Do not just focus on items that could be enticing to burglars, should the worst happen, such as a fire or flood, think about how much you would need to replace all the items in your home, including clothes, appliances and even toys.
4. Doggy Doors
We all love our pets, they are part of the family and we want to ensure they are given the best life possible. This can include installing a dog flap so our pooches can enjoy our gardens when we are out.
But if you don’t let your insurer know, they may void a claim. Not only does a dog flap compromise the structure of your door, but nimble burglars may also be able to gain access through it.
It is best to declare a dog flap before installing one, it is unlikely your insurer will not provide cover and it means they are fully aware should you need to make a claim.
5. Getting a Flatmate
Renting out our space room is a great way to make a bit of extra cash and 3% of us are choosing to do just this.
Not all insurers will cover a partially rented property. Even if your most trusted friend is moving in, providers will see this as a strange adult with access to your home and keys and can be deemed a risk.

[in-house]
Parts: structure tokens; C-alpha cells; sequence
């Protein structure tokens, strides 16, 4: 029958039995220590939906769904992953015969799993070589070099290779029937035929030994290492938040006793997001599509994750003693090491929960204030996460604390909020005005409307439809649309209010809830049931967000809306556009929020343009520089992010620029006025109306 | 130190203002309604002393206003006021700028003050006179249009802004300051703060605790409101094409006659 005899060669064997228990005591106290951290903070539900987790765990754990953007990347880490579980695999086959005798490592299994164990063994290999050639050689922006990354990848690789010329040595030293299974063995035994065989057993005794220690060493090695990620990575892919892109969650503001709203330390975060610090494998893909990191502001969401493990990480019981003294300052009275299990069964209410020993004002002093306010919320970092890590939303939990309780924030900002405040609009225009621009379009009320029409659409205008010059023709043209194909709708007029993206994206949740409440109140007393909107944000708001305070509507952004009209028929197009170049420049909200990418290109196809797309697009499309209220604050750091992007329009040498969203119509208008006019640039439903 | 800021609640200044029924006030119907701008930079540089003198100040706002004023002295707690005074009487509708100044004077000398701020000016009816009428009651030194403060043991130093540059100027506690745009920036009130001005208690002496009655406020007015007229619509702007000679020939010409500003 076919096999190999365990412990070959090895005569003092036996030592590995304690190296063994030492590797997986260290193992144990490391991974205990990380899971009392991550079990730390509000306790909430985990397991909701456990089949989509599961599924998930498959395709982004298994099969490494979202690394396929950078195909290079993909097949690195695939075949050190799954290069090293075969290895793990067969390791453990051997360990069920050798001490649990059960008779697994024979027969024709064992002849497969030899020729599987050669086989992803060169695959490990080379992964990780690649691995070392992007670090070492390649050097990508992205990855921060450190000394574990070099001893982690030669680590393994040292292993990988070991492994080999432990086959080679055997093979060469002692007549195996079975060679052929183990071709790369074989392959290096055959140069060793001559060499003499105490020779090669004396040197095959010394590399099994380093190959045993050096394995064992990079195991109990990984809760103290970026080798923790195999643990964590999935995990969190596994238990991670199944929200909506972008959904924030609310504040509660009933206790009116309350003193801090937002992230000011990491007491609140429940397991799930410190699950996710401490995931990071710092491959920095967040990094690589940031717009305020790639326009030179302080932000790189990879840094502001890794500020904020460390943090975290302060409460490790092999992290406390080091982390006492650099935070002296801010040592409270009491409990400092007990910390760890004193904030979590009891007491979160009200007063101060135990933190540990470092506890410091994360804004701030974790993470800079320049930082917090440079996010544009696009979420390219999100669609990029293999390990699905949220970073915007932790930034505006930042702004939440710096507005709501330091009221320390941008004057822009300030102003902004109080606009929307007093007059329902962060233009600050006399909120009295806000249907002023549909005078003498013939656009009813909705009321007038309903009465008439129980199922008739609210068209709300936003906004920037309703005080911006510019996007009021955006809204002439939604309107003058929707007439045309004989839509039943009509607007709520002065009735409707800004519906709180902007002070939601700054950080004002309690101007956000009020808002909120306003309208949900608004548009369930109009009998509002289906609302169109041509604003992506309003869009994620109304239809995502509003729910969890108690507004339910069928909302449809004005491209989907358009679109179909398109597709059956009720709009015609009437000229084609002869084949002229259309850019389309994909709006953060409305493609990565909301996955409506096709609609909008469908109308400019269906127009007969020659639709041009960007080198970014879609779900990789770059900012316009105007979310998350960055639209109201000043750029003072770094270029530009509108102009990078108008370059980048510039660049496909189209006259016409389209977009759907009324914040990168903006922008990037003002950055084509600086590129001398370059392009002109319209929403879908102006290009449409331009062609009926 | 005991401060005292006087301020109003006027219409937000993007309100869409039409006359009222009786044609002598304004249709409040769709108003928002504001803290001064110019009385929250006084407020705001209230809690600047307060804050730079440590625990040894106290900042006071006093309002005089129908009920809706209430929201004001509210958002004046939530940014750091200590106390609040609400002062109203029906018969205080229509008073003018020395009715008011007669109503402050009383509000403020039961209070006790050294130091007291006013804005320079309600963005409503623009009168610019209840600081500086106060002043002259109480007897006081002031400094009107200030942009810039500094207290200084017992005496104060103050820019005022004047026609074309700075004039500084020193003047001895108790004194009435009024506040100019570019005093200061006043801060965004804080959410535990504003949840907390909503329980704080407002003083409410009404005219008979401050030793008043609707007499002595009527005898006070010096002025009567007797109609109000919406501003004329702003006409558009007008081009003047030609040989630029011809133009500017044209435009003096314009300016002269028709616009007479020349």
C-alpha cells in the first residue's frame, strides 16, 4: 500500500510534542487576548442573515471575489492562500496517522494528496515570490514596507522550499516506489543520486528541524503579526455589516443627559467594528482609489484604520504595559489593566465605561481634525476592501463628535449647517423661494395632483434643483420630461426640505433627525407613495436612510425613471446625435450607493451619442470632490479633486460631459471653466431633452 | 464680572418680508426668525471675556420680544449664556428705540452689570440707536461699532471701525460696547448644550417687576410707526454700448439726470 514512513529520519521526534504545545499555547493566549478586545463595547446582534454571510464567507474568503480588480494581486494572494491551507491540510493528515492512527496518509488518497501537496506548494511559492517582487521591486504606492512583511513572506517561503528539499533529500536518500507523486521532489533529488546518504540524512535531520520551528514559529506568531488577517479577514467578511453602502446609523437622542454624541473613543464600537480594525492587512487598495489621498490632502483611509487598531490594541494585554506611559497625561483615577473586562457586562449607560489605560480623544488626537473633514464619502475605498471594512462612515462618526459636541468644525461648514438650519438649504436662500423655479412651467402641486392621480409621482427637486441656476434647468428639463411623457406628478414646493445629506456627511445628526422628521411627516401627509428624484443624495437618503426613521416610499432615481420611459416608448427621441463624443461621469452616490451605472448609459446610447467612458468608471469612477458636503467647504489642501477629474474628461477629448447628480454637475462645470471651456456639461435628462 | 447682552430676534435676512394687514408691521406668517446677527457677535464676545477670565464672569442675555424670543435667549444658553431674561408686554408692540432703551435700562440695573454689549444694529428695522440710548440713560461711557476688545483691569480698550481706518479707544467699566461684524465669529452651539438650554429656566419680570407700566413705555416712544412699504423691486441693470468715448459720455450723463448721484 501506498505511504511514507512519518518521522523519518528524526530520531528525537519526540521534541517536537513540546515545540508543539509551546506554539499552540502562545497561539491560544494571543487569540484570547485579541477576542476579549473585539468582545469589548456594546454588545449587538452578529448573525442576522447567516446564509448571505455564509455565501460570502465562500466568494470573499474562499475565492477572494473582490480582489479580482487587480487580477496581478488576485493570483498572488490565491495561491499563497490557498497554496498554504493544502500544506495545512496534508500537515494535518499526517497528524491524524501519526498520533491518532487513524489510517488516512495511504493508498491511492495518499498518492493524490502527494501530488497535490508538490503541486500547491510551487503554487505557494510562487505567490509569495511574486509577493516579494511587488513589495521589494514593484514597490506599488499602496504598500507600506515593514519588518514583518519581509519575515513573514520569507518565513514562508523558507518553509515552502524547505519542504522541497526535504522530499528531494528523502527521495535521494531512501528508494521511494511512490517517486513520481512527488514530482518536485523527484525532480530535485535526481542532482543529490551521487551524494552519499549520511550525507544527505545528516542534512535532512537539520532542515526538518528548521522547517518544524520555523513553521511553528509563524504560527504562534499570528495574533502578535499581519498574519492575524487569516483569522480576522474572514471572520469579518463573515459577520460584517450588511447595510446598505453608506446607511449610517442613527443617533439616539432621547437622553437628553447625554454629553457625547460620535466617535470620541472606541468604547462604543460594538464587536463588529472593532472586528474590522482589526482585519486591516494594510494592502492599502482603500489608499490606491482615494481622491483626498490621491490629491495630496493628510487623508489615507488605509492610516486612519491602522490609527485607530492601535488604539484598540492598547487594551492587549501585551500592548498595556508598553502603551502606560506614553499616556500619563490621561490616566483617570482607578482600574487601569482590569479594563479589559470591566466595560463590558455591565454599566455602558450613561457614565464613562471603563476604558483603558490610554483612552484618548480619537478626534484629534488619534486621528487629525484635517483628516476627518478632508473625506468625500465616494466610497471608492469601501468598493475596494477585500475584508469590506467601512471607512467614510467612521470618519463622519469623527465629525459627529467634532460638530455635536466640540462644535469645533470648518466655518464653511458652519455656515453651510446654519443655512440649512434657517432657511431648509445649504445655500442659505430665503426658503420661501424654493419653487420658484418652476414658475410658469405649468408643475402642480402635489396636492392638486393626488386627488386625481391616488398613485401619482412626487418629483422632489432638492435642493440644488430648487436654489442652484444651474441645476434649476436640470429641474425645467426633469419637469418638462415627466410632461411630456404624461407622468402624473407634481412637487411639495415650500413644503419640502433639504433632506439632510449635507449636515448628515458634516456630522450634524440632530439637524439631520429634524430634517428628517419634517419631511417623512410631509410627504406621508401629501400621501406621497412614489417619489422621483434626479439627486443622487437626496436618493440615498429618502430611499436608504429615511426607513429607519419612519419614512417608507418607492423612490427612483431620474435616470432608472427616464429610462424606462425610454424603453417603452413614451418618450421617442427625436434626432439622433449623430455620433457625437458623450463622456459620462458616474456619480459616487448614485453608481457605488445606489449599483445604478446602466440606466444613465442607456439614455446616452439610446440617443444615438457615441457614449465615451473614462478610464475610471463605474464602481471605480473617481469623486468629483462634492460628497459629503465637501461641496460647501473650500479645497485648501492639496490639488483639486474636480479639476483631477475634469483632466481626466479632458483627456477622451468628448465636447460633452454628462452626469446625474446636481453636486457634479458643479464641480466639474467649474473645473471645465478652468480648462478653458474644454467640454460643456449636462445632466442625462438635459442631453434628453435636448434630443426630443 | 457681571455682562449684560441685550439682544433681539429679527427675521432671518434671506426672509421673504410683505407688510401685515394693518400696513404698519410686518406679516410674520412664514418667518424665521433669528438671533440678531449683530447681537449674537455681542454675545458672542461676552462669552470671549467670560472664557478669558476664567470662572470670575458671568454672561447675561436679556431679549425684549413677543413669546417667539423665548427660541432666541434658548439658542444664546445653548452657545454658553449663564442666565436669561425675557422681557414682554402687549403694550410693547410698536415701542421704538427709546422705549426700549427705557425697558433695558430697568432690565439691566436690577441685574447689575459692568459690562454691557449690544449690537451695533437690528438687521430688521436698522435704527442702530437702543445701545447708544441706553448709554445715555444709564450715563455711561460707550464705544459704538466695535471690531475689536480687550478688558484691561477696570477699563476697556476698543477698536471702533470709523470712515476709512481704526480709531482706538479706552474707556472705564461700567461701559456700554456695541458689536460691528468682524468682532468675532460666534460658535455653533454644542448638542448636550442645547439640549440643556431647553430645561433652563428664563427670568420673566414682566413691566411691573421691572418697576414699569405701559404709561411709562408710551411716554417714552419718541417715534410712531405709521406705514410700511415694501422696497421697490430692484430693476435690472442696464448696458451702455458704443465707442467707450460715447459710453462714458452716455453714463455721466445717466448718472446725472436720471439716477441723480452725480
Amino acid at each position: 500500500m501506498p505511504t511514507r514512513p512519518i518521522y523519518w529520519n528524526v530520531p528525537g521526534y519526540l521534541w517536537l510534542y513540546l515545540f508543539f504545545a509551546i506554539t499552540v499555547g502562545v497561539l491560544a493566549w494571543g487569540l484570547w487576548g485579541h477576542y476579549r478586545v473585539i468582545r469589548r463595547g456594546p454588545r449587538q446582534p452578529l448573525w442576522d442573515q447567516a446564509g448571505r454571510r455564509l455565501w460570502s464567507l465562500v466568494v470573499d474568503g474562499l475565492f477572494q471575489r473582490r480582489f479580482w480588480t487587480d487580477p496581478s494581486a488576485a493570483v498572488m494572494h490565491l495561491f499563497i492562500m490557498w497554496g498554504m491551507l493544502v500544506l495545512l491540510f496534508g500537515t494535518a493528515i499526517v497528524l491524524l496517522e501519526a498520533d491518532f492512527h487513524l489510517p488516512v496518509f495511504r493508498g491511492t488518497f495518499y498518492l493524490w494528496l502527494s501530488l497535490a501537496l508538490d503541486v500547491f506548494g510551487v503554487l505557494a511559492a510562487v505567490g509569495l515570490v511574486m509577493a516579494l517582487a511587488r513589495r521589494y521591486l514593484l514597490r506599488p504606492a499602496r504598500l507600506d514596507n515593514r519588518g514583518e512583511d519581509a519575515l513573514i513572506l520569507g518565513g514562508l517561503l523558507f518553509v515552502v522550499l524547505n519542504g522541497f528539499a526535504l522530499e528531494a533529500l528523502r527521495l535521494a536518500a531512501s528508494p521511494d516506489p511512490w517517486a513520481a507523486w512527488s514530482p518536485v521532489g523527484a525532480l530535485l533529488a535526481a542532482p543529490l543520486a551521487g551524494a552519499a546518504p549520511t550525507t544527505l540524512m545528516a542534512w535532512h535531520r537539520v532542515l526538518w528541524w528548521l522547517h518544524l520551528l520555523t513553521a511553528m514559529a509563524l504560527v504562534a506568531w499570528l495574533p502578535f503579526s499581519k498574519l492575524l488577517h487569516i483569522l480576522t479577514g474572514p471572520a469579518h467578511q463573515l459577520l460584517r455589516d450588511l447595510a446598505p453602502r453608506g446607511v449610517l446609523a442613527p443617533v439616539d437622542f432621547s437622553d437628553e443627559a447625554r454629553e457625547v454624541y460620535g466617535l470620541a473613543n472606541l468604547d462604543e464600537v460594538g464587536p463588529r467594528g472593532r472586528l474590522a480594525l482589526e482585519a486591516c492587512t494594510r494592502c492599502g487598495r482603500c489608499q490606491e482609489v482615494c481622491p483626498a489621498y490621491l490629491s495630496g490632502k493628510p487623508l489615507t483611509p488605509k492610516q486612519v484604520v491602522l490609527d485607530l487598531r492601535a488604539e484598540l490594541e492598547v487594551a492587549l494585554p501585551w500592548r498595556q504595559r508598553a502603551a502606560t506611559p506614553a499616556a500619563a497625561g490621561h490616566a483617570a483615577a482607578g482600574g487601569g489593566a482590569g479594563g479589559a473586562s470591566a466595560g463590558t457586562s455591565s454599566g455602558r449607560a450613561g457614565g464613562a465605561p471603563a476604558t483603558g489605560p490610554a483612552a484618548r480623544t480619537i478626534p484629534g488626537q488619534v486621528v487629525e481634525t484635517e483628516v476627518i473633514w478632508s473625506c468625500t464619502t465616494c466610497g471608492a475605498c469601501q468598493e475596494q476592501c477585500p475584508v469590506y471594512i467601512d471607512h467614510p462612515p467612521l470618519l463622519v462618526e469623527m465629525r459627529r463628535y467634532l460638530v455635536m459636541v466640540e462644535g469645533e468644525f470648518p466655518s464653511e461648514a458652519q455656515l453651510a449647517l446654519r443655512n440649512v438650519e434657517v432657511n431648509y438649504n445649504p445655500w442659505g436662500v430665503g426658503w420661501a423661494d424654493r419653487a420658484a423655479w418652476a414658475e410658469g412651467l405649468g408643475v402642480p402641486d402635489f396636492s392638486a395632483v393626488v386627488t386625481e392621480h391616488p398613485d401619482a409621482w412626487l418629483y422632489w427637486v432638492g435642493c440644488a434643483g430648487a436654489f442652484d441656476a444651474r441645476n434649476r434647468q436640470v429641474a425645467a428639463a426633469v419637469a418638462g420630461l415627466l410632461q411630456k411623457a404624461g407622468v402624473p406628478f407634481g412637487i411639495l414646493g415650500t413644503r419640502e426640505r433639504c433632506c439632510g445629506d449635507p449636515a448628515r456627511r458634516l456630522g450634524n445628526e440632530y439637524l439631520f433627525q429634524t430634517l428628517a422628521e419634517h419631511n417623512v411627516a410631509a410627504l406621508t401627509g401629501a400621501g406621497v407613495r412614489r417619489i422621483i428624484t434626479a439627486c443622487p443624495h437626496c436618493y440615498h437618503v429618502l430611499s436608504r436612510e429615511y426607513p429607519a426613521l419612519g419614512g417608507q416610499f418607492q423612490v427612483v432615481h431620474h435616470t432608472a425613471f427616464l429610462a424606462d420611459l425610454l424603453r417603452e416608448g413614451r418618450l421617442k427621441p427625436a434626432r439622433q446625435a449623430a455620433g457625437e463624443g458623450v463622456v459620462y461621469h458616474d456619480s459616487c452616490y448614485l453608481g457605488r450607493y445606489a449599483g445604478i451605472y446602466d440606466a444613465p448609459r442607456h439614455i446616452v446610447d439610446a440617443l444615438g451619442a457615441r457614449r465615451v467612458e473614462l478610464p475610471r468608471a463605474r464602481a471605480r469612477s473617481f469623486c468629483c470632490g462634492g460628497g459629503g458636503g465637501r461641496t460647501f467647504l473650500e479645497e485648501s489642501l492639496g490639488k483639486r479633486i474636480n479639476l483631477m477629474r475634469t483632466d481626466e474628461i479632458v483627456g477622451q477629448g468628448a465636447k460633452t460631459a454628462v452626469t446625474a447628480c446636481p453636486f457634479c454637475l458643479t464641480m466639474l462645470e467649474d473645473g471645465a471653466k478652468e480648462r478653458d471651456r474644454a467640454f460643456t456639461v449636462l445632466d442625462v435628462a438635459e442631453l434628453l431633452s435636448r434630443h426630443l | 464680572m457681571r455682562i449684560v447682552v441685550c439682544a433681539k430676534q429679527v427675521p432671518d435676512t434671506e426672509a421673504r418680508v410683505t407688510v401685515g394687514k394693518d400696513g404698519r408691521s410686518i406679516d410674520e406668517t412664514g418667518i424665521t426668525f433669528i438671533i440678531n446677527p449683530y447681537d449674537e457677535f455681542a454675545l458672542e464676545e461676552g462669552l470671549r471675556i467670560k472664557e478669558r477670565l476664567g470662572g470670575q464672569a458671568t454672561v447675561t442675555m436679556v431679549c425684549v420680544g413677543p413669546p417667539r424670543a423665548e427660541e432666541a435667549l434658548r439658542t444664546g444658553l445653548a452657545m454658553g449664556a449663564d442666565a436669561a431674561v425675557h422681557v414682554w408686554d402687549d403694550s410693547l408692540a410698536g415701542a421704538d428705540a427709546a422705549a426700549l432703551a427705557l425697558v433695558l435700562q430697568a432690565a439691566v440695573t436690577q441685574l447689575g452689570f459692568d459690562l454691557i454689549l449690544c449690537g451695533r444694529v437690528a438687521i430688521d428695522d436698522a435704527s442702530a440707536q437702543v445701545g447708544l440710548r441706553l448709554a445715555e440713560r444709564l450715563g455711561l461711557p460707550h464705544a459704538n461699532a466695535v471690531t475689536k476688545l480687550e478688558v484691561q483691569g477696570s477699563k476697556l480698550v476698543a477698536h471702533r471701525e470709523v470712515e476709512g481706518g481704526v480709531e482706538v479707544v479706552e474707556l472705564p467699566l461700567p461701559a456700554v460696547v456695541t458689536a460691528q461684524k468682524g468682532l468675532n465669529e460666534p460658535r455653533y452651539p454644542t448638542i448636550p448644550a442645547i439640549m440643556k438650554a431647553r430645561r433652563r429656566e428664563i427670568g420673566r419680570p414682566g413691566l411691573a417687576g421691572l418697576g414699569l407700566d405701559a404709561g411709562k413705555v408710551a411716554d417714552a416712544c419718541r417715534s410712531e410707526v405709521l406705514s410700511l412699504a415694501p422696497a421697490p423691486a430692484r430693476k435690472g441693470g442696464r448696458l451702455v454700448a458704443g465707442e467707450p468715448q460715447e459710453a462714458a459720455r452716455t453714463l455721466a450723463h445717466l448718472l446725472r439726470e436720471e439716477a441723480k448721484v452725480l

Before someone moves into your home, make your insurer is aware so they can alter your policy if needed.
6. New Doors and Windows
When taking out your home insurance policy, you will have been asked an abundance of questions relating to your home security, including what doors and windows you have.
Replacing these is a great way to give your home a facelift but you should let your insurer know of these plans. Although your security is likely to increase with these new additions, your policy still needs to reflect the changes.
You will also need to ensure you obtain FENSA certificates after the installation as your provider may ask for these.
7. Holiday Selfies
We love showing off our memories on social media, but doing so in real-time could invalidate a claim. Your policy will state that you must take ‘reasonable care’ to ensure the security of your home and posting holiday photos whilst away can be deemed as not doing so.
Location tagging your photos is an open advert to the world wide web that your property is vacant and burglars will take advantage of this. There has been a proven link between social media holiday snaps and home theft.
You can still share your holiday photos, it is just best to wait until you have returned home before doing so.
8. Vacant Properties
We all need a holiday or two throughout the year and your insurer understands this. Leaving your home vacant for a few weeks at a time does not need to be declared, however, if you are planning to leave your home empty for longer you may need to declare this.
Typically, the period is 30+ days, but this can vary. You may be required to take out unoccupied property insurance, although this will be an extra cost, it will be small compared to the financial burden of finding cash yourself should a claim be unpaid.